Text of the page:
Handing Ofsted powers to inspect degree apprenticeships is “worrying and unnecessary”, a university membership organisation has said.
MillionPlus, which represents 24 “modern” universities, has expressed concern at the watchdog’s expertise to inspect the provision and called for inspectors to have mandatory HE academic employment experience in order to review university-based provision.
It comes after FE Week revealed government plans for Ofsted to take on responsibility for overseeing all apprenticeships, including those at the degree levels of 6 and 7 from the Office for Students, for the first time.
Writing for FE Week, chief executive Greg Walker said that degree apprenticeships, which launched in 2015, have “such exciting potential” but it is “extremely disappointing to see the government clipping the wings of this policy before it has a chance to really fly”.
He said that while Ofsted has a “great deal” of experience in its field of school and college inspections, that “does not mean it is suitable to regulate the complex, diverse educational provision in higher education”.
Walker claims his members have “already seen some issues with Ofsted oversight of university provision” at levels 4 and 5.
He said: “A tricky compromise between Ofsted and the OfS meant the former reviews some elements of level 4 and 5 apprenticeships offered by universities. This has been a challenging experience for universities, dealing with a significant lack of understanding and a desire by Ofsted to simply overlay a wider inspection framework on to university learning.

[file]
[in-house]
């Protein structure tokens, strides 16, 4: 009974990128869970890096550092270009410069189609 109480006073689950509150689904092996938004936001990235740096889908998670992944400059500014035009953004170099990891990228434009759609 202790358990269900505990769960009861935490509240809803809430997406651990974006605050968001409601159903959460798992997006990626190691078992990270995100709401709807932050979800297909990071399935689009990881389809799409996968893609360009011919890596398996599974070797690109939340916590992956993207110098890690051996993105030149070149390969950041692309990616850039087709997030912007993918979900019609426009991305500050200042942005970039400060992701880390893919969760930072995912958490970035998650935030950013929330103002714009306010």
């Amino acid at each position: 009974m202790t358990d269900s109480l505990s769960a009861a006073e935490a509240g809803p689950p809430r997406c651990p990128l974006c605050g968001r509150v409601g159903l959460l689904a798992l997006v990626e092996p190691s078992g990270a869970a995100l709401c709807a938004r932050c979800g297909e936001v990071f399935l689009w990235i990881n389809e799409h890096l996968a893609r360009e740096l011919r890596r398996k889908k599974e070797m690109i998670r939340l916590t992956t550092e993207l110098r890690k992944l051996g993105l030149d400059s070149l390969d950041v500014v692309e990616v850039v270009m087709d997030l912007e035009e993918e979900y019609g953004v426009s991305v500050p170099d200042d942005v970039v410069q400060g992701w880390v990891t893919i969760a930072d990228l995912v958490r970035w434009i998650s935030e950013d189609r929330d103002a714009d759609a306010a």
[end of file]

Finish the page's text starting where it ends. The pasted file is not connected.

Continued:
“This has led to worrying assumptions that did not match reality – including seeing drastically different judgements about teaching excellence from the OfS’s TEF [Teaching Excellence and Student Outcomes Framework] evaluation and from Ofsted inspectors, despite both organisations reviewing the same provision.”
Walker recommends that if the proposal for Ofsted to inspect all apprenticeships becomes policy, the watchdog’s criteria to become an inspector for degree apprenticeships should be amended so that it is “obligatory to have had HE academic employment experience in order to review university-based provision”.
Adrian Anderson, chief executive of the University Vocational Awards Council, has also questioned Ofsted’s HE experience, saying the inspectorate should urgently outline “what plans it has to recruit senior managers with higher education experience and expertise”.
Ofsted declined to comment.
Last week, the Russell Group, which represents the 24 “leading” universities in the UK including Cambridge, did not pour cold water over the plan for Ofsted to inspect their members.
A spokesperson said the group will continue to work with government on delivery and expansion of the apprenticeship route, including how to avoid “overburdensome or disproportionate regulation”.
The Department for Education said it will “provide further updates in due course” about the future regulation of level 6 and 7 apprenticeships.
Making Ofsted the sole regulator for all apprenticeships was a recommendation in Philip Augar’s review of post-18 education.